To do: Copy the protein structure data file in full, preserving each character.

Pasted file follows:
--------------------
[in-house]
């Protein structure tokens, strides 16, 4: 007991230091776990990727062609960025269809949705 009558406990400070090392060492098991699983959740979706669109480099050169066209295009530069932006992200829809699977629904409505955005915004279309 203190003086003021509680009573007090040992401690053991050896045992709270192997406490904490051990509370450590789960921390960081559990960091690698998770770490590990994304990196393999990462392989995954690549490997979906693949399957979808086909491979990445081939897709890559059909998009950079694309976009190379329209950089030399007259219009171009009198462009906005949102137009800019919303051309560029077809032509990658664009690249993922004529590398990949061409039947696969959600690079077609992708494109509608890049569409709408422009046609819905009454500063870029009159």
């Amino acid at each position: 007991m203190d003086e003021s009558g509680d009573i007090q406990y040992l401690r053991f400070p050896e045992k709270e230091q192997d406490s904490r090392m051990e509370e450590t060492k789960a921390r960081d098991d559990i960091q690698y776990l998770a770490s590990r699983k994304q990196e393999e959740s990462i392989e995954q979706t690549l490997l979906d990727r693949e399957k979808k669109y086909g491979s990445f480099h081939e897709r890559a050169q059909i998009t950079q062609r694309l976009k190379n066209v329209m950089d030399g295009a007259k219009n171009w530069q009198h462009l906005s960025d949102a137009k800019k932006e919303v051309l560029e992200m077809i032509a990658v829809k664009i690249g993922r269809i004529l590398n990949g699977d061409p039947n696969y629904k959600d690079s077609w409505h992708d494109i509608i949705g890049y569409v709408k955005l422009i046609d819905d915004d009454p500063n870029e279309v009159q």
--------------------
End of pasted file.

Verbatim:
[in-house]
């Protein structure tokens, strides 16, 4: 007991230091776990990727062609960025269809949705 009558406990400070090392060492098991699983959740979706669109480099050169066209295009530069932006992200829809699977629904409505955005915004279309 203190003086003021509680009573007090040992401690053991050896045992709270192997406490904490051990509370450590789960921390960081559990960091690698998770770490590990994304990196393999990462392989995954690549490997979906693949399957979808086909491979990445081939897709890559059909998009950079694309976009190379329209950089030399007259219009171009009198462009906005949102137009800019919303051309560029077809032509990658664009690249993922004529590398990949061409039947696969959600690079077609992708494109509608890049569409709408422009046609819905009454500063870029009159």
């Amino acid at each position: 007991m203190d003086e003021s009558g509680d009573i007090q406990y040992l401690r053991f400070p050896e045992k709270e230091q192997d406490s904490r090392m051990e509370e450590t060492k789960a921390r960081d098991d559990i960091q690698y776990l998770a770490s590990r699983k994304q990196e393999e959740s990462i392989e995954q979706t690549l490997l979906d990727r693949e399957k979808k669109y086909g491979s990445f480099h081939e897709r890559a050169q059909i998009t950079q062609r694309l976009k190379n066209v329209m950089d030399g295009a007259k219009n171009w530069q009198h462009l906005s960025d949102a137009k800019k932006e919303v051309l560029e992200m077809i032509a990658v829809k664009i690249g993922r269809i004529l590398n990949g699977d061409p039947n696969y629904k959600d690079s077609w409505h992708d494109i509608i949705g890049y569409v709408k955005l422009i046609d819905d915004d009454p500063n870029e279309v009159q």